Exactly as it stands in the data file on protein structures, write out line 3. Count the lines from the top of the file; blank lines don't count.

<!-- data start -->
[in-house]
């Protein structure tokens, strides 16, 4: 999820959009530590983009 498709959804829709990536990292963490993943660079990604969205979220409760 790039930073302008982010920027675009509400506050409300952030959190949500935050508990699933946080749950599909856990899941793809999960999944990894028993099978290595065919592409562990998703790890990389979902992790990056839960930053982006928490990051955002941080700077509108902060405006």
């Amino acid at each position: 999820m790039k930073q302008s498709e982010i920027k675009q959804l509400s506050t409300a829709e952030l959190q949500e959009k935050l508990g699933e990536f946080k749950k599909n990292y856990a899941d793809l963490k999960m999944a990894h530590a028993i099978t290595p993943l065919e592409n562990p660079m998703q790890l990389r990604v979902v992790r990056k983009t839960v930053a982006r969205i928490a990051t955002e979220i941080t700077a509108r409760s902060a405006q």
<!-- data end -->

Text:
């Amino acid at each position: 999820m790039k930073q302008s498709e982010i920027k675009q959804l509400s506050t409300a829709e952030l959190q949500e959009k935050l508990g699933e990536f946080k749950k599909n990292y856990a899941d793809l963490k999960m999944a990894h530590a028993i099978t290595p993943l065919e592409n562990p660079m998703q790890l990389r990604v979902v992790r990056k983009t839960v930053a982006r969205i928490a990051t955002e979220i941080t700077a509108r409760s902060a405006q």